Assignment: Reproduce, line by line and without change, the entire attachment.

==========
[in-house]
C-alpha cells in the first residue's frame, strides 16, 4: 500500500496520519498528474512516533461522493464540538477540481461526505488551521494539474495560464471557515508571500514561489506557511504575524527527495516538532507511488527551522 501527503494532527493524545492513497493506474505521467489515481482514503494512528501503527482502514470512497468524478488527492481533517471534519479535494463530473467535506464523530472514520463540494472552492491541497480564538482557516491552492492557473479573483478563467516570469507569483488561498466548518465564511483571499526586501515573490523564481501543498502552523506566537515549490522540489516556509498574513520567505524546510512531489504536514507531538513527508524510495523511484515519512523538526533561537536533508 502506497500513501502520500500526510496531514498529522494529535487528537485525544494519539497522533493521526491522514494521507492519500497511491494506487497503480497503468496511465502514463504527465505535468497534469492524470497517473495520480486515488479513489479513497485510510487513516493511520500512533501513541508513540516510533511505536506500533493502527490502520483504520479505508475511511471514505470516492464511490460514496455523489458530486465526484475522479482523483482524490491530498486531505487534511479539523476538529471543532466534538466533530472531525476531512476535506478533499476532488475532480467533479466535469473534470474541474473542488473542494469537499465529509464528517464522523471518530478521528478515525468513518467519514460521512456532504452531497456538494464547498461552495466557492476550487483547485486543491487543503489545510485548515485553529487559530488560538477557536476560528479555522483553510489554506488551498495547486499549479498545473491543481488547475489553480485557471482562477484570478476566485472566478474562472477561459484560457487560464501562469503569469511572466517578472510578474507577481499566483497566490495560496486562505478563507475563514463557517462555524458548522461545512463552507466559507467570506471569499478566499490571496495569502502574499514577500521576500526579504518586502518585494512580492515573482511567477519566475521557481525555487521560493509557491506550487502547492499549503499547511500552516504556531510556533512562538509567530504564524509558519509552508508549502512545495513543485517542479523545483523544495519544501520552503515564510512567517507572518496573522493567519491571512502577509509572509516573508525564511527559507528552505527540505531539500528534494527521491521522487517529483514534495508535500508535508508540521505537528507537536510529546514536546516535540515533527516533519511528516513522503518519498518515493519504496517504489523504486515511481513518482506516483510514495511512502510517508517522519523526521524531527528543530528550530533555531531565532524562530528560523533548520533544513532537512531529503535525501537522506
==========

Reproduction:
[in-house]
C-alpha cells in the first residue's frame, strides 16, 4: 500500500496520519498528474512516533461522493464540538477540481461526505488551521494539474495560464471557515508571500514561489506557511504575524527527495516538532507511488527551522 501527503494532527493524545492513497493506474505521467489515481482514503494512528501503527482502514470512497468524478488527492481533517471534519479535494463530473467535506464523530472514520463540494472552492491541497480564538482557516491552492492557473479573483478563467516570469507569483488561498466548518465564511483571499526586501515573490523564481501543498502552523506566537515549490522540489516556509498574513520567505524546510512531489504536514507531538513527508524510495523511484515519512523538526533561537536533508 502506497500513501502520500500526510496531514498529522494529535487528537485525544494519539497522533493521526491522514494521507492519500497511491494506487497503480497503468496511465502514463504527465505535468497534469492524470497517473495520480486515488479513489479513497485510510487513516493511520500512533501513541508513540516510533511505536506500533493502527490502520483504520479505508475511511471514505470516492464511490460514496455523489458530486465526484475522479482523483482524490491530498486531505487534511479539523476538529471543532466534538466533530472531525476531512476535506478533499476532488475532480467533479466535469473534470474541474473542488473542494469537499465529509464528517464522523471518530478521528478515525468513518467519514460521512456532504452531497456538494464547498461552495466557492476550487483547485486543491487543503489545510485548515485553529487559530488560538477557536476560528479555522483553510489554506488551498495547486499549479498545473491543481488547475489553480485557471482562477484570478476566485472566478474562472477561459484560457487560464501562469503569469511572466517578472510578474507577481499566483497566490495560496486562505478563507475563514463557517462555524458548522461545512463552507466559507467570506471569499478566499490571496495569502502574499514577500521576500526579504518586502518585494512580492515573482511567477519566475521557481525555487521560493509557491506550487502547492499549503499547511500552516504556531510556533512562538509567530504564524509558519509552508508549502512545495513543485517542479523545483523544495519544501520552503515564510512567517507572518496573522493567519491571512502577509509572509516573508525564511527559507528552505527540505531539500528534494527521491521522487517529483514534495508535500508535508508540521505537528507537536510529546514536546516535540515533527516533519511528516513522503518519498518515493519504496517504489523504486515511481513518482506516483510514495511512502510517508517522519523526521524531527528543530528550530533555531531565532524562530528560523533548520533544513532537512531529503535525501537522506